New data from a survey of more than 5,000 contractors nationwide shows that union contractors are better equipped to supply well-trained workers to projects than their non-union counterparts.
With the United States facing a labor shortage in the post-pandemic work environment, the labor market has become a major issue for busi-
nesses. However, an analysis of the situation has found that using union firms may be the solution to the Problem.
According to the survey of the Associated General Contractors of America, researchers found that “the skilled labor shortage is much less severe in the union segment of the industry.”
The survey gathered information from 1,768 union contractors and 3,893 nonunion contractors over a four-year period and showed that union contractors are 21% less likely to experience delays in project completion due to shortages of workers compared to nonunion contractors.
Furthermore, the survey found that union contractors are 14% less likely to experience difficulty in filling craft worker positions than non-union firms.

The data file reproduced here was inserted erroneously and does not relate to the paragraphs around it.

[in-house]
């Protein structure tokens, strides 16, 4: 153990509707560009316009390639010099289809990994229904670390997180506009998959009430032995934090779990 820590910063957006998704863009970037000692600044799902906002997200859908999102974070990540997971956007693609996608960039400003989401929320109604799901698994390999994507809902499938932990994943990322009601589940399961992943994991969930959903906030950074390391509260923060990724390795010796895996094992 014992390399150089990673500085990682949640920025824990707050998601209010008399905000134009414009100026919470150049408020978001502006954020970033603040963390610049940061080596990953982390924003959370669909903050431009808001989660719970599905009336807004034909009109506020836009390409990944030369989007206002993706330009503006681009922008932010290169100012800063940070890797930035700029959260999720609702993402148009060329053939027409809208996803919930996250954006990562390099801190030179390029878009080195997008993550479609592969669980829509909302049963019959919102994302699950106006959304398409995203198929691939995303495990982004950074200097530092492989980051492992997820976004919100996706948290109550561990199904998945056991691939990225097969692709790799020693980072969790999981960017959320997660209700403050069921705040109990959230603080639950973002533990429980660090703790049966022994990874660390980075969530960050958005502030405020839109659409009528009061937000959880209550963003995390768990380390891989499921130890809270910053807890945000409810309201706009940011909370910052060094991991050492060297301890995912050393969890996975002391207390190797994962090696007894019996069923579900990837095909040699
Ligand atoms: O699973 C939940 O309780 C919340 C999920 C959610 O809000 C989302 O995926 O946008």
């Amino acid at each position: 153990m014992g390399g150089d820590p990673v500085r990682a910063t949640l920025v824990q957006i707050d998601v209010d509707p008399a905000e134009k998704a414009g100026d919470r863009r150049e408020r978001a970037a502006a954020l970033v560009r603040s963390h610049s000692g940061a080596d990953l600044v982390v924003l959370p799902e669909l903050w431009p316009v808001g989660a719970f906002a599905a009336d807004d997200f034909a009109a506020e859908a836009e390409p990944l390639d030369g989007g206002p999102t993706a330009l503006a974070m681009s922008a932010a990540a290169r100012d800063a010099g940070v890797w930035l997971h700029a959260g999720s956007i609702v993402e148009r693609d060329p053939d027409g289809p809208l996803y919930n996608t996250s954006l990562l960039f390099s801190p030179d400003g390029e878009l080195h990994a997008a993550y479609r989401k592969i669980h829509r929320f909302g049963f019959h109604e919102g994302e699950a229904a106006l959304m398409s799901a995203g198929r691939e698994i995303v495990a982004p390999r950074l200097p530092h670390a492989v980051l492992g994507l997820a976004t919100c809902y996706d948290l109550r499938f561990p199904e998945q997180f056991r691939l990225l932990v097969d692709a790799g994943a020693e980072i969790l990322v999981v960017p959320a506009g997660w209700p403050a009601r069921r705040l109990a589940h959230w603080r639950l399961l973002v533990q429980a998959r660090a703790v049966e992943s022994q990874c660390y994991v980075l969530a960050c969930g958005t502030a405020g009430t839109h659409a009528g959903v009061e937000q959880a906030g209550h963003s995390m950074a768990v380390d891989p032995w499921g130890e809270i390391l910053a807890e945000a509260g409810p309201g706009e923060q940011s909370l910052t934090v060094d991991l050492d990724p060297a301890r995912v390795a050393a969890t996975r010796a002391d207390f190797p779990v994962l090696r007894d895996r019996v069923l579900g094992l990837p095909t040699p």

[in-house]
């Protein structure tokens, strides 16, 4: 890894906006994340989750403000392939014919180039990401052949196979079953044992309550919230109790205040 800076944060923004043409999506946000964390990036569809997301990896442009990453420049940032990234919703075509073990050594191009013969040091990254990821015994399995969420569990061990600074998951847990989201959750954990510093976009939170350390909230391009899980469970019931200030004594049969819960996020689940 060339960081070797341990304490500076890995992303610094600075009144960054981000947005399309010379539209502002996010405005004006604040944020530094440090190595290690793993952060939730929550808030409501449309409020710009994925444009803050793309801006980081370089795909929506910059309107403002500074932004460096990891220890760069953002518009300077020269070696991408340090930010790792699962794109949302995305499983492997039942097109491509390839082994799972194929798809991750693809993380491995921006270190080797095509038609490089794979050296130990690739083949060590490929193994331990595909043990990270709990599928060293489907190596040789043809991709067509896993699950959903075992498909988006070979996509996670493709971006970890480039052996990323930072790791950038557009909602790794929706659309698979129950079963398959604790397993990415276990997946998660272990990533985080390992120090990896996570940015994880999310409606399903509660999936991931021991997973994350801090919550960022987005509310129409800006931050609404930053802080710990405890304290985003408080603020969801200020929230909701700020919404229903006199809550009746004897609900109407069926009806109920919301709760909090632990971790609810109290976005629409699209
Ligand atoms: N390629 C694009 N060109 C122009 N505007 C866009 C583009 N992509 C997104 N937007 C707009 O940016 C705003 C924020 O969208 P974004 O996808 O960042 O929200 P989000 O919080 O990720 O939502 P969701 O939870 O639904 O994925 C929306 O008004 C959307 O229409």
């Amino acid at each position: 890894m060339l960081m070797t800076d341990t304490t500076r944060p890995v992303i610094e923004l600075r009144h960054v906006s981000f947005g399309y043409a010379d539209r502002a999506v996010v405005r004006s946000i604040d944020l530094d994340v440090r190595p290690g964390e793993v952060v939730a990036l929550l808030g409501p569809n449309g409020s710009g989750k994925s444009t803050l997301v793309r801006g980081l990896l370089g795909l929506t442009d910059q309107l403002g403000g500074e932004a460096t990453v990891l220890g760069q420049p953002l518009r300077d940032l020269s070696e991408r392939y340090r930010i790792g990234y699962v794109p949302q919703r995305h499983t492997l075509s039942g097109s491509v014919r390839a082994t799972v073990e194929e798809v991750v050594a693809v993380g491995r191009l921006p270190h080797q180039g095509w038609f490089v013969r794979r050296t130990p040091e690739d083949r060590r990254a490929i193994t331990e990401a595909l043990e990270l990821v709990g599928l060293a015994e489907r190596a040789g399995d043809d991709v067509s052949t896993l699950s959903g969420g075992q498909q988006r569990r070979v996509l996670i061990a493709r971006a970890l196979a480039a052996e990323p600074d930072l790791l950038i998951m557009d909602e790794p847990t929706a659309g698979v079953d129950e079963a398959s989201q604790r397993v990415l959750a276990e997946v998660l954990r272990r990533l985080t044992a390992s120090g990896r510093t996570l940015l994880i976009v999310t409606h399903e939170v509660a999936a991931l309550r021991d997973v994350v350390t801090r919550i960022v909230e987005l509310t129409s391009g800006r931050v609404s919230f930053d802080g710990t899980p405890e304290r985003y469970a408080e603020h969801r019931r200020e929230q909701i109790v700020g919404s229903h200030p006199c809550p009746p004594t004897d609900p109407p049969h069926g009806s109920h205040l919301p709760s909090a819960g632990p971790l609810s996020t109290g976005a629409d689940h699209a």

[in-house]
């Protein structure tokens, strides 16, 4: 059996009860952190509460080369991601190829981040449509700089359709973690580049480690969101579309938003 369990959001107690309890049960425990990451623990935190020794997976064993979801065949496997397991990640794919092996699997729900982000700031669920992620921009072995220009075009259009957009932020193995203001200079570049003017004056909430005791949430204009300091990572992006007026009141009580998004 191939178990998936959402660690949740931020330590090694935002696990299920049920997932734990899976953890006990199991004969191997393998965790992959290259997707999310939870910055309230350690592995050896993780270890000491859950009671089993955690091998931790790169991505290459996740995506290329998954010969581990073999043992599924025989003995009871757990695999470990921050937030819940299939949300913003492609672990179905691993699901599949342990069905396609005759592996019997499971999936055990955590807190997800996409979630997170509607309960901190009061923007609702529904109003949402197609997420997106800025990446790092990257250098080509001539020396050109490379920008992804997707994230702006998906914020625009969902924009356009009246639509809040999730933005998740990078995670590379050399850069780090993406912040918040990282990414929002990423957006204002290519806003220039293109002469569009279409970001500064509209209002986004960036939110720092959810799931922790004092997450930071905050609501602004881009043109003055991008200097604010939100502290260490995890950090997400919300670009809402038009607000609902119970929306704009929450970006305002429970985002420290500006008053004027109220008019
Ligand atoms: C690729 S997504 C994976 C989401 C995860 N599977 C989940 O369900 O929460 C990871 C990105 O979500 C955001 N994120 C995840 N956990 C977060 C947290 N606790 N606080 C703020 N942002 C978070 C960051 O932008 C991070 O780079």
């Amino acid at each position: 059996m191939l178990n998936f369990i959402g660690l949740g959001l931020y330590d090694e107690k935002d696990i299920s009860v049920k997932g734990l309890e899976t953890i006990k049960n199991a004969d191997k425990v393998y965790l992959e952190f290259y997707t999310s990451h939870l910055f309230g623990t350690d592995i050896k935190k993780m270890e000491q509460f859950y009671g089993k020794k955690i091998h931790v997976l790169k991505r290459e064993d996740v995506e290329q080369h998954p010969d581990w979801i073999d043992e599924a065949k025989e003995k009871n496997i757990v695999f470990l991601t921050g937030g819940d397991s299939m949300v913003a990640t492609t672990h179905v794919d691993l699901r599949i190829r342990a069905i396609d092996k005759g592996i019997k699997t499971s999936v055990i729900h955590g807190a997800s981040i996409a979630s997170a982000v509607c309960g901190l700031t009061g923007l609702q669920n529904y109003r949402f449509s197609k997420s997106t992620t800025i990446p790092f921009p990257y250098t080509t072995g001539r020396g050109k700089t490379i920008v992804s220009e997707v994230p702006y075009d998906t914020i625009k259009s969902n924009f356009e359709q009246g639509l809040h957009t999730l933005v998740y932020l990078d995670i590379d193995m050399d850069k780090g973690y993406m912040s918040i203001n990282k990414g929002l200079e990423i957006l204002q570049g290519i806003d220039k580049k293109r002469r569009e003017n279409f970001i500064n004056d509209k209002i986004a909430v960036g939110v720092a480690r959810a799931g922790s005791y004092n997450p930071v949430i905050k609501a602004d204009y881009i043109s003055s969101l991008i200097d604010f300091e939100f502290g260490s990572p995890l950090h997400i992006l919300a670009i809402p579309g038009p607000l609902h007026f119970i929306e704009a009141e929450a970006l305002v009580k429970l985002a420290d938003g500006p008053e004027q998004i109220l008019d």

“When it comes to getting the job done right and on time, our unions will always answer the call,” said Chuck Parker, President of the West Virginia State Building and Construction Trades.
An analysis of the data by the Illinois Economic Policy Institute (IEPI) stated that “union contractors are better able to attract, develop, and retain skilled construction workers.”
To support this conclusion, the IEPI pointed to joint investment from labor and management in apprenticeship programs and higher pay and benefits as factors that keep union contractors’ skilled labor pipeline strong.
In addition to showing the strength of the union skilled labor pipeline, the survey also found that union contractors are more diverse and inclusive.
The data showed that union contractors are 10% more likely to employ minority workers and 8% more likely to employ veterans.
For more information, and to read the full study, log on to www.illinoisepi.org/reports.